Showing posts from February, 2017

God's Masterpiece of Living Stones

In addition to bringing classic sculptures to life with LEGO® bricks, The Art of the Brick offers guests original pieces of art. Nathan Sawaya, the artist behind these creations, said his goal is to elevate a childhood toy we all know and love to a higher place of art. -- Photo, courtesy of The Art of the Brick

In TheArt of the Brick exhibit, Nathan Sawaya uses only LEGO® bricks to create art forms, some original, some representations of the world's master artists.

Sawaya's work exceeds efforts by master builders, young and old, who for years have used LEGO bricks to construct original, super heroes or Star Wars scenes. Sawaya's accomplishments with LEGO bricks is more than child's play; he creates awe in contemporary art circles. People around the world praise him.
CNN heralded, “The Art of the Brick is one of the top must-see exhibits in the world!”
While people admire Sawaya's genius in The Art of the Brick exhibit, currently on display at Oregon Museum of Sci…

Nana Time: Helping out on a shopping day

I enjoy helping out with grandchildren. Recently I watched my daughter’s four youngest children in a fast-food restaurant while she bought groceries nearby. What could happen in an hour?

Eli, four, and two-year-old Theo played with other small children on the slide and elevated plastic tunnels. Now and then they ran to our table to take another lick of a dripping ice cream cone. The five-month-old twins were content to alternatively be jiggled on my lap or to stare around from a VIP seat in their twin stroller.

When Theo needed a change, all five of us headed for the small two-stalled women’s bathroom. I figured the oldest could use a break anyway.

I spread the door wide and pulled the twin stroller toward the sink, wondering if I would be able to close the door with us all inside. As the door slid shut, I saw a small woman pressed against the door to the first stall. She blinked at me. I blinked back, and pulled the stroller an inch closer to the sink. She smiled and quickly squeezed pa…

I Believe in the Sun, a cry of faith

An anonymous poem found written on a cellar wall where Jews had hidden in Cologne, Germany, during dark days in World War II:

I believe in the sun
even when it is not shining
And I believe in love,
even when there’s no one there.
And I believe in God,
even when he is silent. I believe through any trial,
there is always a way
But sometimes in this suffering
and hopeless despair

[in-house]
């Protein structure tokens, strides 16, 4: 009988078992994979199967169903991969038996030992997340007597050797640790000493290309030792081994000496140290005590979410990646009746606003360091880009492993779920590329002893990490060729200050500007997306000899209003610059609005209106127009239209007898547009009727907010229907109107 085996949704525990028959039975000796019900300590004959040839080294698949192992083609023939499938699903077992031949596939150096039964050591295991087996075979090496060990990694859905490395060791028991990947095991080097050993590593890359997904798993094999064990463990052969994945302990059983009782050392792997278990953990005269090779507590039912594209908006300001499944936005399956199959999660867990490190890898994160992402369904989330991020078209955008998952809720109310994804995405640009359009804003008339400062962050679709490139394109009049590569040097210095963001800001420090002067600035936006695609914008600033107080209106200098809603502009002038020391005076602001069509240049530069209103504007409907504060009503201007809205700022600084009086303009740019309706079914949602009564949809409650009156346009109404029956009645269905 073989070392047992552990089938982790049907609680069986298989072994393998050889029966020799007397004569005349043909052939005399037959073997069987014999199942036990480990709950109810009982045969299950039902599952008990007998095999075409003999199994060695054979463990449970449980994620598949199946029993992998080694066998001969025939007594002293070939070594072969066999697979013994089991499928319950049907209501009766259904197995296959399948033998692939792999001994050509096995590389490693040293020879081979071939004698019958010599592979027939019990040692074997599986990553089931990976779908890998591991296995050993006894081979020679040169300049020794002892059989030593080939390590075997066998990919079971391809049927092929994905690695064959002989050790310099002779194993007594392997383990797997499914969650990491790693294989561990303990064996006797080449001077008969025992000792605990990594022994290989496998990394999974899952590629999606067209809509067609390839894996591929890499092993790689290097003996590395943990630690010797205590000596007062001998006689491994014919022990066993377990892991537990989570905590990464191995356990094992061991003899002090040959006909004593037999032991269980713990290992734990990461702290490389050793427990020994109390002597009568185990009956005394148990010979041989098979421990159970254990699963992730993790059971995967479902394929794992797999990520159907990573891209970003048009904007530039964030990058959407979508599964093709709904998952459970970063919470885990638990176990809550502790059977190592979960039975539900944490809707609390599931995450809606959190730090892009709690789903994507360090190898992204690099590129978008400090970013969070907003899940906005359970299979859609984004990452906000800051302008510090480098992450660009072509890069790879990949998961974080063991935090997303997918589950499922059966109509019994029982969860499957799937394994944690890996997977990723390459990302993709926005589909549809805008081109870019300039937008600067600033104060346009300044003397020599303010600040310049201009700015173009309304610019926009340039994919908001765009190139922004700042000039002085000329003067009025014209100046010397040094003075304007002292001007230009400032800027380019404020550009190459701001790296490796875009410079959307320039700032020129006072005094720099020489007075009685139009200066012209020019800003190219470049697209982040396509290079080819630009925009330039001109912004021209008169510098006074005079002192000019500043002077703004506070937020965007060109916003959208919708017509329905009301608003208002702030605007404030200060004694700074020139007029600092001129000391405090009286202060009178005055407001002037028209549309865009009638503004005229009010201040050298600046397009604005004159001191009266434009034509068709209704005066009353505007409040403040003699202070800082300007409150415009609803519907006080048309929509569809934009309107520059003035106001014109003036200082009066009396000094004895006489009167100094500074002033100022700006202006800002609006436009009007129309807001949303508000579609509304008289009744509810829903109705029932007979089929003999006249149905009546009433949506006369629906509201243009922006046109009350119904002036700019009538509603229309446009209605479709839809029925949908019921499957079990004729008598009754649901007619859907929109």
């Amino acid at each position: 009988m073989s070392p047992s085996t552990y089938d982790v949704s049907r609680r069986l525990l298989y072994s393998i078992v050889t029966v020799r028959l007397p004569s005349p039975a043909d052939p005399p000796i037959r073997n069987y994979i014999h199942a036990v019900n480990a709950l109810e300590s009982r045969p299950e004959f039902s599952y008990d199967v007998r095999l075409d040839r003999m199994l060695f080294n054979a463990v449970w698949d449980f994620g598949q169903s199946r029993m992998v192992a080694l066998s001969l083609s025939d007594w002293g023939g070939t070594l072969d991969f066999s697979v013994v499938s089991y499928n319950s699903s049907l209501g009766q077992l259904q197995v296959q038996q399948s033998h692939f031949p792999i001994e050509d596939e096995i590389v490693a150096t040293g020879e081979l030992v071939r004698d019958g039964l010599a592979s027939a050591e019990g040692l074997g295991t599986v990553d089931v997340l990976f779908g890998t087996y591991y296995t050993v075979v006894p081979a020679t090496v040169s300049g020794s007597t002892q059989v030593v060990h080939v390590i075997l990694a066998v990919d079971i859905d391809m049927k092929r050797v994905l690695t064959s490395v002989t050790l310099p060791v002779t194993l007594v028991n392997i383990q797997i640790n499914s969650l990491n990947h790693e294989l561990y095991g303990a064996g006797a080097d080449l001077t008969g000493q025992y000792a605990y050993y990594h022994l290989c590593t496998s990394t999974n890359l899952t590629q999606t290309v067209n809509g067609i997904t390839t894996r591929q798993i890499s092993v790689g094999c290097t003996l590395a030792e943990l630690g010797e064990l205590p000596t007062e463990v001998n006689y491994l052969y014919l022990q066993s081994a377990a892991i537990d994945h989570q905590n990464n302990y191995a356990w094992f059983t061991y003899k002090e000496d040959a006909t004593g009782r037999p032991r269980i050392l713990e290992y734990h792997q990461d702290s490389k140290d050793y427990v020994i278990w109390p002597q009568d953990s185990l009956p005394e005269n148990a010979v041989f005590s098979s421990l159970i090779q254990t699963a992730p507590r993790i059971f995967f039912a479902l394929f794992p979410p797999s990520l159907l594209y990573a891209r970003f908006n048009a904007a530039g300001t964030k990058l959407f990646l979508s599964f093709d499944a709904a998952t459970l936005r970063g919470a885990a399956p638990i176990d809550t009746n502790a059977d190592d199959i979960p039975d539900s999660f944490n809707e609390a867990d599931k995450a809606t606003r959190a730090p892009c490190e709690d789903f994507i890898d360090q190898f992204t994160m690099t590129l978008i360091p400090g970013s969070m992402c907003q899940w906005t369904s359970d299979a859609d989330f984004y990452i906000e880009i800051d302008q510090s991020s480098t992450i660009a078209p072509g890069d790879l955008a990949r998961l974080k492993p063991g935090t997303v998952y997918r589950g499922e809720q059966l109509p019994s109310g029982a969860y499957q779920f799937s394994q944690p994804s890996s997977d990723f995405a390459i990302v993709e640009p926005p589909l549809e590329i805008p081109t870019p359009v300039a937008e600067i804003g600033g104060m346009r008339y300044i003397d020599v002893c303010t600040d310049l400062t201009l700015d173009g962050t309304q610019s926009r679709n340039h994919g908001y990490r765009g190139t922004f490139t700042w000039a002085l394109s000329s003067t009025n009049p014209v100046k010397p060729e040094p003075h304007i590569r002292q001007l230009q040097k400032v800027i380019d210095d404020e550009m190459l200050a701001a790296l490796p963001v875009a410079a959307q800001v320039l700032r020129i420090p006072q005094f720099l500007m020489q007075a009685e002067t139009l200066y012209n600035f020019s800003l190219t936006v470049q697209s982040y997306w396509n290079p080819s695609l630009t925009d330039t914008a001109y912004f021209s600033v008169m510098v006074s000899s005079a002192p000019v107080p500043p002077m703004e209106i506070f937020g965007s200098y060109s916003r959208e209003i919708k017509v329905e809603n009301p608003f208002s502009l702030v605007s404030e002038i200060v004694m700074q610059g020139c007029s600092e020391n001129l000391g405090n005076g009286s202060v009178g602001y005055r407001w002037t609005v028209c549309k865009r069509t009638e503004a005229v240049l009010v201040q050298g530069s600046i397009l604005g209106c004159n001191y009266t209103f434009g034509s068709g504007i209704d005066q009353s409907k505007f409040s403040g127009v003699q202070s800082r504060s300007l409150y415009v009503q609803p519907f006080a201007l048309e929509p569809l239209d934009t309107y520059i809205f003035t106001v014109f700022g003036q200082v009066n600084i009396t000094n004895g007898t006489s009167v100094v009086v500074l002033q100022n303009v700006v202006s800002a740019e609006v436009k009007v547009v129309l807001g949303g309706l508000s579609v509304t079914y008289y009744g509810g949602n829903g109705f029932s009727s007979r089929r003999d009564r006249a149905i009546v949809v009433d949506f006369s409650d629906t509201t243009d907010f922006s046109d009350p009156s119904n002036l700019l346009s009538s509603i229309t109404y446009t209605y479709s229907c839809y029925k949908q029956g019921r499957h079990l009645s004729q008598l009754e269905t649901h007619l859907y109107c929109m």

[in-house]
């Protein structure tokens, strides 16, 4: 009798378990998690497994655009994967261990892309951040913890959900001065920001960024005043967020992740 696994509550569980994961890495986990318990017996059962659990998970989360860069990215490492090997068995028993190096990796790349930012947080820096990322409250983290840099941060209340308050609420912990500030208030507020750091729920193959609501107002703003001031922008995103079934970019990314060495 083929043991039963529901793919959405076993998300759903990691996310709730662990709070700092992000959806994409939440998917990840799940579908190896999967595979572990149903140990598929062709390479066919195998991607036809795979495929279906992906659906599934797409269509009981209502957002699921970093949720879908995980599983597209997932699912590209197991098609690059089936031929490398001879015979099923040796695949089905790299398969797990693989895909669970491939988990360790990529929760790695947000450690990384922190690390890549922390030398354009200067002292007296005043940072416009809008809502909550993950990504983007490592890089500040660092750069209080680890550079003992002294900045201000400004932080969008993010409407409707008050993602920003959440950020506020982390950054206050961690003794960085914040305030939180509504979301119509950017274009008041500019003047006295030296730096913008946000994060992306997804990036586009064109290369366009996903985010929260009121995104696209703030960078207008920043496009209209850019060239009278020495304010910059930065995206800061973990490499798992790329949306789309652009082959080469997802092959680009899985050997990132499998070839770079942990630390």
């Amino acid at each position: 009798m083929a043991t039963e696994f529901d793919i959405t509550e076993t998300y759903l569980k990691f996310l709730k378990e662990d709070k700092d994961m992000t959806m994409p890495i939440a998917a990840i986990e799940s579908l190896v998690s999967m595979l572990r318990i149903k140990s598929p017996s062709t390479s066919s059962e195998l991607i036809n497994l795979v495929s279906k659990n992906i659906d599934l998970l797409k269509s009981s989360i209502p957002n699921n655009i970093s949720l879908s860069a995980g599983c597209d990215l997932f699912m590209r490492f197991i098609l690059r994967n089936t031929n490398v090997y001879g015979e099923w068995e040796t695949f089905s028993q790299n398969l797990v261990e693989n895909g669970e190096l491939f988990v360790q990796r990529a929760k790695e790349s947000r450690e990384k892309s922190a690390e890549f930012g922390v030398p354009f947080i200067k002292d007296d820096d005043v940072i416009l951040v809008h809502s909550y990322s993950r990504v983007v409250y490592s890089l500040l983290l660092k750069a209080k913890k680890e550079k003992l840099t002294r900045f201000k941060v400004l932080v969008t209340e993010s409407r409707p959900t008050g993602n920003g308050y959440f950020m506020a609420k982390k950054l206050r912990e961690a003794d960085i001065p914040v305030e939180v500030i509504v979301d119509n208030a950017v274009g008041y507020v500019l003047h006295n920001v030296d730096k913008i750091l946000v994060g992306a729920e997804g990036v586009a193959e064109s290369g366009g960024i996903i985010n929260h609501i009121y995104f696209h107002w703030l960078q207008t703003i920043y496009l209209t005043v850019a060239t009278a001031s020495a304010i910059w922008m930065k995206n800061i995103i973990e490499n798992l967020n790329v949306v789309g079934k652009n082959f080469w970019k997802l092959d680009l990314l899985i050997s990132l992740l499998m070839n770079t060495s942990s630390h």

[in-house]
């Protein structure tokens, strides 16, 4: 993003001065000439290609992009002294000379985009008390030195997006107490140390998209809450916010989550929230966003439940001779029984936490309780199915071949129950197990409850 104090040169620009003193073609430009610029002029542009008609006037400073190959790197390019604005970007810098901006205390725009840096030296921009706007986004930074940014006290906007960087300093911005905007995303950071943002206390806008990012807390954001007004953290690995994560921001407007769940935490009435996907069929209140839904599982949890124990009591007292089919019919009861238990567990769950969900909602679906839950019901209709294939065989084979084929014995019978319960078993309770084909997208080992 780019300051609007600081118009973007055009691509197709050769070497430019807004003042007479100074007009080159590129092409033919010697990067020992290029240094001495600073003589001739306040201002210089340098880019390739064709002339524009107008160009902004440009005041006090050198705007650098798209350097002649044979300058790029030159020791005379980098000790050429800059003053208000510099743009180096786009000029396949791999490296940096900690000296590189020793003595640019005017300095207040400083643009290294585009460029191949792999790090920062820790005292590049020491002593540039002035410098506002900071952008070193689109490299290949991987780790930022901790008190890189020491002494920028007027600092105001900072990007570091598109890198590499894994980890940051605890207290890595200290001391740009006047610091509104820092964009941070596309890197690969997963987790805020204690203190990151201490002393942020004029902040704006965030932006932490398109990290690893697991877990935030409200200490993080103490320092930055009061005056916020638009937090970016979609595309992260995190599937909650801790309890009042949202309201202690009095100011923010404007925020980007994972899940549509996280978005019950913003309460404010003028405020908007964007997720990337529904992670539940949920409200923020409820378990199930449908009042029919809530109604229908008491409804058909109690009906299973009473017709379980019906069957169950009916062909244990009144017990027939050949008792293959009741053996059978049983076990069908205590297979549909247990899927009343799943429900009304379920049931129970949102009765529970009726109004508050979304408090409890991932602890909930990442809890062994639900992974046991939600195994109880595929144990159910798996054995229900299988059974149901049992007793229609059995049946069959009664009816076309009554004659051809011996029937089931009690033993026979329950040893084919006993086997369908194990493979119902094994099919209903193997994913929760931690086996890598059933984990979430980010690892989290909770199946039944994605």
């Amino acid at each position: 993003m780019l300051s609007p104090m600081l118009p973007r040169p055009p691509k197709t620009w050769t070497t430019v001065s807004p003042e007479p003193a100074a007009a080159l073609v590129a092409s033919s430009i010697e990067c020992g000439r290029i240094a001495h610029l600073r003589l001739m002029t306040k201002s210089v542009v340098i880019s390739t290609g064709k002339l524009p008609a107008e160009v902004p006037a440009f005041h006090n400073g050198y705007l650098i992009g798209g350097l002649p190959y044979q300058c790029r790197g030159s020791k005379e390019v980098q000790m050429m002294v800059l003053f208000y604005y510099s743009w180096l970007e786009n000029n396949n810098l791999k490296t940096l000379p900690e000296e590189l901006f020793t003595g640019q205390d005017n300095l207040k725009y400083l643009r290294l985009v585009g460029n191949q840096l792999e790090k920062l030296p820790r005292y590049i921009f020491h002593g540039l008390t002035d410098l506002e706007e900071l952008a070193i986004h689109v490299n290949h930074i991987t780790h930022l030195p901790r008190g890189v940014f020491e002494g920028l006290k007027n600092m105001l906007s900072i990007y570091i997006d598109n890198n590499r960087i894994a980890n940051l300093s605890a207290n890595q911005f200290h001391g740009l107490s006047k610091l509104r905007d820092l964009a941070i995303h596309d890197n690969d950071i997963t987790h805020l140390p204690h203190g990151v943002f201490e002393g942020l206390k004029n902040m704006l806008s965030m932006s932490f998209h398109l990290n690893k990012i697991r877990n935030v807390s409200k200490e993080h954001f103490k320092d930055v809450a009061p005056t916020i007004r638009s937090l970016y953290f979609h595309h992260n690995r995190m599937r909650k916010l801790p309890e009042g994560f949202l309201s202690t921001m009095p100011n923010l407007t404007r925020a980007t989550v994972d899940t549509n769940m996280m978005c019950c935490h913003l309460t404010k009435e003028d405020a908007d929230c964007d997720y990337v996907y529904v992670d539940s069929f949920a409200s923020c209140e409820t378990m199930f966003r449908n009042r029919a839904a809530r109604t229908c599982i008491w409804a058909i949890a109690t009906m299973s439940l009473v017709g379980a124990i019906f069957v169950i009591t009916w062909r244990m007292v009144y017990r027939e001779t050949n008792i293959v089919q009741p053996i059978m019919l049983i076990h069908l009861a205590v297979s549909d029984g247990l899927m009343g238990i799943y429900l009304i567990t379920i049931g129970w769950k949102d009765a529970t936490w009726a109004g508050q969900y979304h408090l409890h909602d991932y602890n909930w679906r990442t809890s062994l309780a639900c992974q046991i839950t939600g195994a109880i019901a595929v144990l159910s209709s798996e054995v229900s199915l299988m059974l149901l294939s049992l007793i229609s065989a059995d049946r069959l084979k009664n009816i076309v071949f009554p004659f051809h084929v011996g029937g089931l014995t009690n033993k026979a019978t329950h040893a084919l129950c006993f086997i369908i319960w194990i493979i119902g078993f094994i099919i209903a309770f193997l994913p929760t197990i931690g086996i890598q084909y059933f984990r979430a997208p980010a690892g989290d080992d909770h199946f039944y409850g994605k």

My heart cries for shelter,
to know someone’s there
But a voice rises within me, saying hold on
my child, I’ll give you strength,
I’ll give you hope. Just stay a little while. I believe in the sun
even when it is not shining
And I believe in love
even when there’s no one there
But I believe in God
even when he is silent I believe through any trial
there is always a way.
May there someday be sunshine
May there someday be happiness
May there someday be love
May there someday be peace….”
A discussion in this morning's Bible study reminded me of this poem, so I found it on the Internet. When I was a young woman…

President Kennedy, Martin Luther King Jr, Robert Kennedy

Today, on President's Day, the United States Postal Service is issuing a new commemorate Forever stamp of former President John F. Kennedy, celebrating his birth 100 years ago. For those who lived through the difficult days of the 1960s, these small reminders of JFK include memories of other great men of the times, of their hopes, of their pain and of their timely messages to us today.

With trembling voice, Senator Robert Kennedy broke the news in 1968 to a predominately African-American crowd gathered in Indianapolis: Dr. Martin Luther King Jr had been killed. Kennedy stood on the back of a flat-bed truck while his police escort watched uneasily from afar.

Kennedy spoke briefly, looking into the faces in the night, reminding those gathered of Dr. King's dedication "to love and to justice between fellow human beings." And Kennedy spoke of his own pain of losing a brother who was killed by a white man. Kennedy urged his listeners
But we have to make an effort in the…

Messages of Love, ephemeral, eternal

You may have seen cancelled Love Skywriting Forever stamps on letters and packages. These commemorative stamps issued by the United States Postal Service are the latest in a series that celebrate the popular topic of Love.
This stamp issue adds a unique typography twist to the four letters that spell "Love" by using a small plane and skywriting on a partly cloudy sky.

Skywriting is a technology that has been around for decades. Pilots use small planes to write messages in the sky by mixing paraffin oil with smoky plane exhaust. When this mixture spills from the plane, it leaves scrawled marks in the sky. Skilled pilots maneuver aircraft so letters are formed and can be read by people below.

Skywriting is not witnessed as often as it was during the 1930s to 1950s. Today, communicators use other techniques and technology to send messages.